Physicists predict novel phenomena in exotic materials

June 06, 2016

Discovered just five years ago, topological semimetals are materials with unusual physical properties that could make them useful for future electronics.

In the latest issue of Nature Physics, MIT researchers report a new theoretical characterization of topological semimetals' electrical properties that accurately describes all known topological semimetals and predicts several new ones.

Guided by their model, the researchers also describe the chemical formula and crystal structure of a new topological semimetal that, they reason, should exhibit electrical characteristics never seen before.

"Generally, the properties of a material are sensitive to many external perturbations," says Liang Fu, an assistant professor of physics at MIT and senior author on the new paper. "What's special about these topological materials is they have some very robust properties that are insensitive to these perturbations. That's attractive because it makes theory very powerful in predicting materials, which is rare in condensed-matter physics. Here, we know how to distill or extract the most essential properties, these topological properties, so our methods can be approximate, but our results will be exact."

Semimetals are somewhat like semiconductors, which are at the core of all modern electronics. Electrons in a semiconductor can be in either the "valence band," in which they're attached to particular atoms, or the "conduction band," in which they're free to flow through the material as an electrical current. Switching between conductive and nonconductive states is what enables semiconductors to instantiate the logic of binary computation.

Bumping an electron from the valence band into the conduction band requires energy, and the energy differential between the two bands is known as the "band gap." In a semimetal -- such as the much-studied carbon sheets known as graphene -- the band gap is zero. In principle, that means that semimetal transistors could switch faster, at lower powers, than semiconductor transistors do.

Parking-garage graphs

The term "topological" is a little more oblique. Topology is a branch of mathematics that treats geometry at a high level of abstraction. Topologically, any object with one hole in it -- a coffee cup, a donut, a garden hose -- is equivalent to any other. But no amount of deformation can turn a donut into an object with two holes, or none, so two-holed and no-holed objects constitute their own topological classes.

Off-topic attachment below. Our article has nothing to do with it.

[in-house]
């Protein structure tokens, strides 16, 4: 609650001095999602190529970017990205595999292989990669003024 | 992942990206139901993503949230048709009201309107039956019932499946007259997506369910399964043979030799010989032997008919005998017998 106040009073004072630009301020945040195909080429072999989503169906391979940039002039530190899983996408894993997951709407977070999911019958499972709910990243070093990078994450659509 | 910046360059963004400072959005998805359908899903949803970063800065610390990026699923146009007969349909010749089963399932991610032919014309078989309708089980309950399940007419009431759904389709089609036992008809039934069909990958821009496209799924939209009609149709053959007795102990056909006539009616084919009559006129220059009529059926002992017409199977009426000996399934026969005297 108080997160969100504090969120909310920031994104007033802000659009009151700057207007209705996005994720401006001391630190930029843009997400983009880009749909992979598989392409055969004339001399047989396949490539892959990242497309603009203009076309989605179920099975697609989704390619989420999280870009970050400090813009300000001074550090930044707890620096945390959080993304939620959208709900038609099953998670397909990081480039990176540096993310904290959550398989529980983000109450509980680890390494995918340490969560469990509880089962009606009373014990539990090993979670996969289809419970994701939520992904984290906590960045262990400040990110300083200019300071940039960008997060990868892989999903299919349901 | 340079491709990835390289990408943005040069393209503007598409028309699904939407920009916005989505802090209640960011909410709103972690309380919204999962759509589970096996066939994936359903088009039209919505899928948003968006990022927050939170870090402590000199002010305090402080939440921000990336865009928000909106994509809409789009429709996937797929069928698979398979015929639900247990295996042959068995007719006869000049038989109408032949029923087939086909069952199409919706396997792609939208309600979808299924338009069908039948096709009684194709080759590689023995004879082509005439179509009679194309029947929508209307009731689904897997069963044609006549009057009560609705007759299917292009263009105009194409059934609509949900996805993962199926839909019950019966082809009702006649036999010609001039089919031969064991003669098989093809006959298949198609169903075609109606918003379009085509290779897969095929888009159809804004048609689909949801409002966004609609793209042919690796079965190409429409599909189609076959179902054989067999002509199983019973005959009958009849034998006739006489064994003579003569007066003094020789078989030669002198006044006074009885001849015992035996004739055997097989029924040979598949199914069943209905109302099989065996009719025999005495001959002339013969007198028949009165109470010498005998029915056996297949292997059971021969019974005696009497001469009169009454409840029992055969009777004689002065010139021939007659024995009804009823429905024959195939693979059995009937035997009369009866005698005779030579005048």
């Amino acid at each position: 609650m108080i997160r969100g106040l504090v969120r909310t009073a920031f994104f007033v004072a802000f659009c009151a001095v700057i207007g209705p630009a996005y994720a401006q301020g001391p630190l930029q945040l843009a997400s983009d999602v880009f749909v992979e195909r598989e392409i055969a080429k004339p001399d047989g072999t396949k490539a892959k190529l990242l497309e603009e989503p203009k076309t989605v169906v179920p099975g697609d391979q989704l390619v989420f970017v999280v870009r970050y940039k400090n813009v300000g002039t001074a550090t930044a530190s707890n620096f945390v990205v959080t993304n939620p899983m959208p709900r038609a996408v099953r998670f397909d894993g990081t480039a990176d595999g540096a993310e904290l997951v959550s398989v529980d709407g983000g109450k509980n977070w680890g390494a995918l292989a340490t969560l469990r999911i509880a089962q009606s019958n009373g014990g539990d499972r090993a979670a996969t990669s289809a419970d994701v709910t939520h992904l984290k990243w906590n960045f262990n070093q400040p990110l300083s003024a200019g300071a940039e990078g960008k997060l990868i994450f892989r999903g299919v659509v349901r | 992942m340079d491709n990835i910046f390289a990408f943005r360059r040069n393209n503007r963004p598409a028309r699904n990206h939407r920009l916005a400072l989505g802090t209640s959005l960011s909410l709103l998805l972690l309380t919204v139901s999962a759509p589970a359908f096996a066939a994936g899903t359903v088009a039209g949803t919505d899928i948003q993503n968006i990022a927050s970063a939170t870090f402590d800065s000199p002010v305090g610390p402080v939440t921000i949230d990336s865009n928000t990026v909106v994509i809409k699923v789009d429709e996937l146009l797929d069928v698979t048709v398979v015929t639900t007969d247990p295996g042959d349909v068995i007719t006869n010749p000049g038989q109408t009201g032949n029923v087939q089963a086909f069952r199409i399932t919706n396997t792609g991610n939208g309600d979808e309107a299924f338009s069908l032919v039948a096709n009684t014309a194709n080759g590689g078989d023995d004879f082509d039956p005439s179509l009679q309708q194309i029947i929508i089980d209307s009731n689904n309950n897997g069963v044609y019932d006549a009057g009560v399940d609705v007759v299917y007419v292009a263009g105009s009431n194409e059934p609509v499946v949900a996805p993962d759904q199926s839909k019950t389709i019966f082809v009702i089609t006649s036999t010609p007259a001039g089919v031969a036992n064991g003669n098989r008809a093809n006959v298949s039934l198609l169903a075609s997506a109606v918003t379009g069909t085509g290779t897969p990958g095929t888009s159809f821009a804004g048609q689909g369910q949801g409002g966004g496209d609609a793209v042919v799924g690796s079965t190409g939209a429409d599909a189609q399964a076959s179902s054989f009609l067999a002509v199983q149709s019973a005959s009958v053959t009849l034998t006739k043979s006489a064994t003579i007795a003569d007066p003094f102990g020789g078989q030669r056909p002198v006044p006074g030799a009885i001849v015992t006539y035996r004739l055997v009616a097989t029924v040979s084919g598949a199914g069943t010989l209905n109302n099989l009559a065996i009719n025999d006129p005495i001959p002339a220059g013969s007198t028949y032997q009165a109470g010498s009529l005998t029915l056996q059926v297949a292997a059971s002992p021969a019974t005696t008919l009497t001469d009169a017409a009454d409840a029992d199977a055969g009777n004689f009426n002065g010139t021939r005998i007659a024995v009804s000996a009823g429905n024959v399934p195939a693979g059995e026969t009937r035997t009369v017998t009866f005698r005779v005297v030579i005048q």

In a topological semimetal, "topological" doesn't describe the geometry of the material itself; it describes the graph of the relationship between the energy and the momentum of electrons in the material's surface. Physical perturbations of the material can warp that graph, in the same sense that a donut can be warped into a garden hose, but the material's electrical properties will remain the same. That's what Fu means when he says, "Our methods can be approximate, but our results will be exact."

Fu and his colleagues -- joint first authors Chen Fang and Ling Lu, both of whom were MIT postdocs and are now associate professors at the Institute of Physics in Beijing; and Junwei Liu, a postdoc at MIT's Materials Processing Center -- showed that the momentum-energy relationships of electrons in the surface of a topological semimetal can be described using mathematical constructs called Riemann surfaces.

Widely used in the branch of math known as complex analysis, which deals with functions that involve the square root of -1, or i, Riemann surfaces are graphs that tend to look like flat planes twisted into spirals.

"What makes a Riemann surface special is that it's like a parking-garage graph," Fu says. "In a parking garage, if you go around in a circle, you end up one floor up or one floor down. This is exactly what happens for the surface states of topological semimetals. If you move around in momentum space, you find that the energy increases, so there's this winding."